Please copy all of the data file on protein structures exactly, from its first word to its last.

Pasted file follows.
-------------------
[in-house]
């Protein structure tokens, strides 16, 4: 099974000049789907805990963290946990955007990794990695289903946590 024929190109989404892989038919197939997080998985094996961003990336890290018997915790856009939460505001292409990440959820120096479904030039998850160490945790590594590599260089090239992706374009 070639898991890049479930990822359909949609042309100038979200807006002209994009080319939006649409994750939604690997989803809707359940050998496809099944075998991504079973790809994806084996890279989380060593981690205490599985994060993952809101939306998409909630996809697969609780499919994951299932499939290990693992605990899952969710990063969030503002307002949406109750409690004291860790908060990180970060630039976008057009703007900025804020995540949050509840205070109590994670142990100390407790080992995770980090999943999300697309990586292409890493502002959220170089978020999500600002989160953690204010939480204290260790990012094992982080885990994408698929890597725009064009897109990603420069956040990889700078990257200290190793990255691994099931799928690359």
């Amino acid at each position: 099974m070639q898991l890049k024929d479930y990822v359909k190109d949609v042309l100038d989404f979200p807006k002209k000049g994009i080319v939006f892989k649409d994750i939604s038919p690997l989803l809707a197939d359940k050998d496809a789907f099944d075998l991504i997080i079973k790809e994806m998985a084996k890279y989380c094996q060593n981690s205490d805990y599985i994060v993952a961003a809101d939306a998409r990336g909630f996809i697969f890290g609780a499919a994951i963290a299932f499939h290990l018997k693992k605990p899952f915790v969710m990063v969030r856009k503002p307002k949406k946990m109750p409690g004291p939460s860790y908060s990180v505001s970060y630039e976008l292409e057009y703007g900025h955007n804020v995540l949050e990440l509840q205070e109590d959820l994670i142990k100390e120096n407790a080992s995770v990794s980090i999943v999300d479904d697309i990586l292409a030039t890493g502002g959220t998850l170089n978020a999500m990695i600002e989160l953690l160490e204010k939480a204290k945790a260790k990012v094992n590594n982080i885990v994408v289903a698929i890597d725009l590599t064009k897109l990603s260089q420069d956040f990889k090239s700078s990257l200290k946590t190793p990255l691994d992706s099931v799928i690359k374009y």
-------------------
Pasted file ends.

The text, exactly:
[in-house]
């Protein structure tokens, strides 16, 4: 099974000049789907805990963290946990955007990794990695289903946590 024929190109989404892989038919197939997080998985094996961003990336890290018997915790856009939460505001292409990440959820120096479904030039998850160490945790590594590599260089090239992706374009 070639898991890049479930990822359909949609042309100038979200807006002209994009080319939006649409994750939604690997989803809707359940050998496809099944075998991504079973790809994806084996890279989380060593981690205490599985994060993952809101939306998409909630996809697969609780499919994951299932499939290990693992605990899952969710990063969030503002307002949406109750409690004291860790908060990180970060630039976008057009703007900025804020995540949050509840205070109590994670142990100390407790080992995770980090999943999300697309990586292409890493502002959220170089978020999500600002989160953690204010939480204290260790990012094992982080885990994408698929890597725009064009897109990603420069956040990889700078990257200290190793990255691994099931799928690359």
């Amino acid at each position: 099974m070639q898991l890049k024929d479930y990822v359909k190109d949609v042309l100038d989404f979200p807006k002209k000049g994009i080319v939006f892989k649409d994750i939604s038919p690997l989803l809707a197939d359940k050998d496809a789907f099944d075998l991504i997080i079973k790809e994806m998985a084996k890279y989380c094996q060593n981690s205490d805990y599985i994060v993952a961003a809101d939306a998409r990336g909630f996809i697969f890290g609780a499919a994951i963290a299932f499939h290990l018997k693992k605990p899952f915790v969710m990063v969030r856009k503002p307002k949406k946990m109750p409690g004291p939460s860790y908060s990180v505001s970060y630039e976008l292409e057009y703007g900025h955007n804020v995540l949050e990440l509840q205070e109590d959820l994670i142990k100390e120096n407790a080992s995770v990794s980090i999943v999300d479904d697309i990586l292409a030039t890493g502002g959220t998850l170089n978020a999500m990695i600002e989160l953690l160490e204010k939480a204290k945790a260790k990012v094992n590594n982080i885990v994408v289903a698929i890597d725009l590599t064009k897109l990603s260089q420069d956040f990889k090239s700078s990257l200290k946590t190793p990255l691994d992706s099931v799928i690359k374009y």